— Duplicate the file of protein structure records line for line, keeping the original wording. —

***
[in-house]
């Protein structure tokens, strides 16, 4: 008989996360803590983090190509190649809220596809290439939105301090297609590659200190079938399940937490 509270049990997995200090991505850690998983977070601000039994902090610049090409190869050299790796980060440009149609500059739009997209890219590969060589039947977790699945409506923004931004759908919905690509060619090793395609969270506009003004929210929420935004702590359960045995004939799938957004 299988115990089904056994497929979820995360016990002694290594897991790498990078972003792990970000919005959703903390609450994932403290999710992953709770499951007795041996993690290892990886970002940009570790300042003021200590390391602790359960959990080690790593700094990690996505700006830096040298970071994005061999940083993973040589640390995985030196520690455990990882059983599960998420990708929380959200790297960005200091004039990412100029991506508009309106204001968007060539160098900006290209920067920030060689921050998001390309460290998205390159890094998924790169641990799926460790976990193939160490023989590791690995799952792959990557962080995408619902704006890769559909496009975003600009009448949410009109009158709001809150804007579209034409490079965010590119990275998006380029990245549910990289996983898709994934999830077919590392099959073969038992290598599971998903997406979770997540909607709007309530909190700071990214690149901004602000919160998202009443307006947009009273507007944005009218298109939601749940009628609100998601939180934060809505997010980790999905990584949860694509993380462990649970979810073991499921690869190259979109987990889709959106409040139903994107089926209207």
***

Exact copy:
[in-house]
């Protein structure tokens, strides 16, 4: 008989996360803590983090190509190649809220596809290439939105301090297609590659200190079938399940937490 509270049990997995200090991505850690998983977070601000039994902090610049090409190869050299790796980060440009149609500059739009997209890219590969060589039947977790699945409506923004931004759908919905690509060619090793395609969270506009003004929210929420935004702590359960045995004939799938957004 299988115990089904056994497929979820995360016990002694290594897991790498990078972003792990970000919005959703903390609450994932403290999710992953709770499951007795041996993690290892990886970002940009570790300042003021200590390391602790359960959990080690790593700094990690996505700006830096040298970071994005061999940083993973040589640390995985030196520690455990990882059983599960998420990708929380959200790297960005200091004039990412100029991506508009309106204001968007060539160098900006290209920067920030060689921050998001390309460290998205390159890094998924790169641990799926460790976990193939160490023989590791690995799952792959990557962080995408619902704006890769559909496009975003600009009448949410009109009158709001809150804007579209034409490079965010590119990275998006380029990245549910990289996983898709994934999830077919590392099959073969038992290598599971998903997406979770997540909607709007309530909190700071990214690149901004602000919160998202009443307006947009009273507007944005009218298109939601749940009628609100998601939180934060809505997010980790999905990584949860694509993380462990649970979810073991499921690869190259979109987990889709959106409040139903994107089926209207």